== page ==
The Quantitative Imaging and Nanobiophysics Group
Our laboratory was established in 2013 to undertake research combining cell biology, optical physics and biochemistry. The group focuses on biological problems that cannot be addressed with current imaging technology, and thus aims to develop analytical, optical and biochemical approaches to address these questions. In cell biology we aim to understand how viruses enter cells, probing and remodelling membranes, and what are the structural changes viruses undergo during cell-entry, uncoating and morphogenesis. To do so, we are developing new classes of fluorescent probes, high-speed cell friendly Super-Resolution (SR) methods and computational modelling approaches that, although designed to answer questions of interest in the lab, will have broad applications in cell biology research.
The overarching goal of our lab is to develop technology broadly applicable to research in cell biology. However, these developments are generally primed by the absence of technology to address flagship biological questions, directly studied by our research group. We particularly focus on studying cell signalling and host-pathogen interactions. In particular, we use Super-Resolution (SR) to study the dynamic host-membrane organization of viral receptors, receptor mediate cell entry of HIV-1 and other viruses (collaboration with Mark Marsh). In tandem, we use SR and modelling approaches to study Vaccinia viral structure and host-factors involved in key viral replication checkpoints, such as entry, uncoating, replication, and assembly (collaboration with Jason Mercer).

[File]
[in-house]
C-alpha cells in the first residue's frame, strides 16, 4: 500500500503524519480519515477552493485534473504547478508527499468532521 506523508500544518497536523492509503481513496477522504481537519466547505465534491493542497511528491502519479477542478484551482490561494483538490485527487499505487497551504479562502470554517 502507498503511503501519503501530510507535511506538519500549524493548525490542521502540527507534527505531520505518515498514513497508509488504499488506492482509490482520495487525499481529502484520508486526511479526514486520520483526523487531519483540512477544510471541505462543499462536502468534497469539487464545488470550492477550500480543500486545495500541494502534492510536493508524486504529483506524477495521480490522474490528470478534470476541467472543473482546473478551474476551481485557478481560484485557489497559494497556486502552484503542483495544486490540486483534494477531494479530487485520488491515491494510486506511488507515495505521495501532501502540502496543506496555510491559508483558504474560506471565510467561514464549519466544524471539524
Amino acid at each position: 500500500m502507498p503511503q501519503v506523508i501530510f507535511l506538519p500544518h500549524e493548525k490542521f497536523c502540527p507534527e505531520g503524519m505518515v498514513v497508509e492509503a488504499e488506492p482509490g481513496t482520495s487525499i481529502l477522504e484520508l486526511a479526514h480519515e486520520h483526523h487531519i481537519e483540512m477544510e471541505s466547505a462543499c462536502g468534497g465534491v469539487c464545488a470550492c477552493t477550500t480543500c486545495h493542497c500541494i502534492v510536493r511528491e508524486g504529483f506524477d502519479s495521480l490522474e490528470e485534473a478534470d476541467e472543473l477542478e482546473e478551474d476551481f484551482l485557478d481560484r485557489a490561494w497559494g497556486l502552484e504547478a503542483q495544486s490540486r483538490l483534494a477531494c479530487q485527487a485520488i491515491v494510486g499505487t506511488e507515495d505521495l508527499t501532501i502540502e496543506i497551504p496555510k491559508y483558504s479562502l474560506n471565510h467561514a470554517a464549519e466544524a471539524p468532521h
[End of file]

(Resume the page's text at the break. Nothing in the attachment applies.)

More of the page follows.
To attain <30nm super-resolution fluorescence imaging on the dynamic nanoarchitecture of a biological system it will be necessary to develop small probes with high-specificity, minimal disruption of the target molecule behaviour and photophysics compatible with SR microscopy. The resolution attainable with SR imaging is influenced by a number of factors including the size of the labelling moieties used to target fluorescent dye molecules to the protein of interest: The smaller the labelling structure used, the closer the fluorophore’s location correlates to that of the target molecule, and the greater the precision that can be attached to its localisation. In addition, small labelling molecules such as single-domain antibodies (nanobodies) can more easily access target domains within densely packed environments with minimal stearic hindrance when compared to large antibody complexes. Our FlAsH-PALM approach (Lelek et al. 2012) has demonstrated that small probes are critical to explore the compact structure of viruses without hindering their structure and activity. We have discovered and are developing a novel type of modular SR probe of simple synthesis, allowing us to easily ‘plug-in’ most available synthetic fluorescent dyes into a linker scaffold that induces photoswitching. In collaboration with Mark Marsh, and Darren Tomlinson (U. Leeds) and Avacta Life Sciences, we are designing small binders (single-domain antibodies and Adhirons) to target both components of HIV-1 and viral target host receptors, with the aim of super-resolving the process of HIV entry into cells.